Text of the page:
The economy is evolving in a direction where the capabilities of people with the types of impairments that are created by mental illnesses may be in reduced demand in the labor market. These trends may be one explanation for the growth in disability claims by people with mental disorders, during a period when access to effective treatment was improving. Using national cross-sectional data, we plan to analyze recent changes in skills demand in the labor market and assess their effects on people with mental illnesses. Our proposed work will consist of several specific steps.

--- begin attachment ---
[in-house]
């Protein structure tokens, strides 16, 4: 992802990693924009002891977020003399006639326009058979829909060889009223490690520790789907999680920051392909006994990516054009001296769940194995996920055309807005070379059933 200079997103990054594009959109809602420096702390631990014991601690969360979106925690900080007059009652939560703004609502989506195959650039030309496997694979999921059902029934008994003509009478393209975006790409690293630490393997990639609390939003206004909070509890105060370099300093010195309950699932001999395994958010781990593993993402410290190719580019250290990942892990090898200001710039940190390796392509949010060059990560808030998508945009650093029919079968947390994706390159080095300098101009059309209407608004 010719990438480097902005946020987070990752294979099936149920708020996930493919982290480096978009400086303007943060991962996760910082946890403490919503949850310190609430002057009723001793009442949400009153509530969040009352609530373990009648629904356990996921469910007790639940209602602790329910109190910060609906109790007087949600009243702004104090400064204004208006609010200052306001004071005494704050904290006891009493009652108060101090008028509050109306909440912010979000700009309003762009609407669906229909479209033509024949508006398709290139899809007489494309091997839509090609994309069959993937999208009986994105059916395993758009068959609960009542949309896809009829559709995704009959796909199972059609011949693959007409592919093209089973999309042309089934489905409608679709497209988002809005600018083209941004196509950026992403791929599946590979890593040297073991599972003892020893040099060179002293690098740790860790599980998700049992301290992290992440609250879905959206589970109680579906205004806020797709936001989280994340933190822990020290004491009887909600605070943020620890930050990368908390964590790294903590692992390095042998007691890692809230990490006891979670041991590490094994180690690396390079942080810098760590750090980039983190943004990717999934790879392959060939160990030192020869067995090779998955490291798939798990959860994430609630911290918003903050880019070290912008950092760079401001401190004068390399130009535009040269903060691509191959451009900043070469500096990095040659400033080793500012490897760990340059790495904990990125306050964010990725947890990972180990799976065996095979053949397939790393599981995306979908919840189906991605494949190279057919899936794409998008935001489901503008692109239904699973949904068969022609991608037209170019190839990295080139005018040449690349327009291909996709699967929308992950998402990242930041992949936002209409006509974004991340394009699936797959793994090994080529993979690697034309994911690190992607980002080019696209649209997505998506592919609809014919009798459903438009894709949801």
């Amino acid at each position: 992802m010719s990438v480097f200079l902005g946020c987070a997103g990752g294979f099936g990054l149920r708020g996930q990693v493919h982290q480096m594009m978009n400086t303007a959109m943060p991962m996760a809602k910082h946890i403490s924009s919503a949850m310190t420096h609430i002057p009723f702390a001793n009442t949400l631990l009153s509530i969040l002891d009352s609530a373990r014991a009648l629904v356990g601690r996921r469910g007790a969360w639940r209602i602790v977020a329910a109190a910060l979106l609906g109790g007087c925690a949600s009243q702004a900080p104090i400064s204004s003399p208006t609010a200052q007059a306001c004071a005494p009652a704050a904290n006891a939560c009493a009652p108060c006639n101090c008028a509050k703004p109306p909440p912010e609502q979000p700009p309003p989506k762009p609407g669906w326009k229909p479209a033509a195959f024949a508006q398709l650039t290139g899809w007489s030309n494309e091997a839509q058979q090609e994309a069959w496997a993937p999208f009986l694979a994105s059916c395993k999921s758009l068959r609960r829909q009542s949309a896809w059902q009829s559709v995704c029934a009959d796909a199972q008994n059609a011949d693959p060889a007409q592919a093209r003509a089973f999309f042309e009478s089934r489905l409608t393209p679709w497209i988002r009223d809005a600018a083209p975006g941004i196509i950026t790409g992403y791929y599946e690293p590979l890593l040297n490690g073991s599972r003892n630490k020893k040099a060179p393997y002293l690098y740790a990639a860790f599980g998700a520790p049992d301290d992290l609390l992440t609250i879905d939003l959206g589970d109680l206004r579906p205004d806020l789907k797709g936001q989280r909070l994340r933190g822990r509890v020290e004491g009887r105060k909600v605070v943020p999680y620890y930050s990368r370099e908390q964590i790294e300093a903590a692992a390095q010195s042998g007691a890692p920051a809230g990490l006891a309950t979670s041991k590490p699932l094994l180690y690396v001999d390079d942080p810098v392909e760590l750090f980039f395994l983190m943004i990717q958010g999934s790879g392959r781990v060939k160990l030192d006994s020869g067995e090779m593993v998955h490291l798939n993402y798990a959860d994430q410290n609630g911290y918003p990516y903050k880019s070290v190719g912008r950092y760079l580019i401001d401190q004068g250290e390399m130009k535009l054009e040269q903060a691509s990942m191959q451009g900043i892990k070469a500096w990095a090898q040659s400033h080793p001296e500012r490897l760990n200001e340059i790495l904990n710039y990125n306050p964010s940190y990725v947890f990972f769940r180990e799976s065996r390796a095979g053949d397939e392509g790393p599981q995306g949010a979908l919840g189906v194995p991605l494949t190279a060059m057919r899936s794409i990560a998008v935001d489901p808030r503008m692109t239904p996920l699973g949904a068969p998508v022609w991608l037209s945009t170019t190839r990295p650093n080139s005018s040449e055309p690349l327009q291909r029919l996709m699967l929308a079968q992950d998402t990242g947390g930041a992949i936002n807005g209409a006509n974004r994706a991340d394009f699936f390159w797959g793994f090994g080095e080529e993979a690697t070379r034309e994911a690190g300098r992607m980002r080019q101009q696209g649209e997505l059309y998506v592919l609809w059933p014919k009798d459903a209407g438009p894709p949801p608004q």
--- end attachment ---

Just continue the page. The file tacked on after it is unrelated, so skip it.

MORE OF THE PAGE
• We will analyze the National Household Survey on Drug Use and Health (NHSDUH) to examine changes in the occupational distribution of people with mental illnesses over the past 20 years.
• Using the work of Autor and Price (2013) and McKinsey (2017) among others, we will classify occupations according to their skill demands.
• Using the NHSDUH, we will examine the extent to which people with mental illnesses are differentially affected by changes in skills demand in the labor market. We will accomplish this by decomposing the effect of skills demand, local market conditions (state) and individual attributes on labor force participation, level of employment and disability program participation.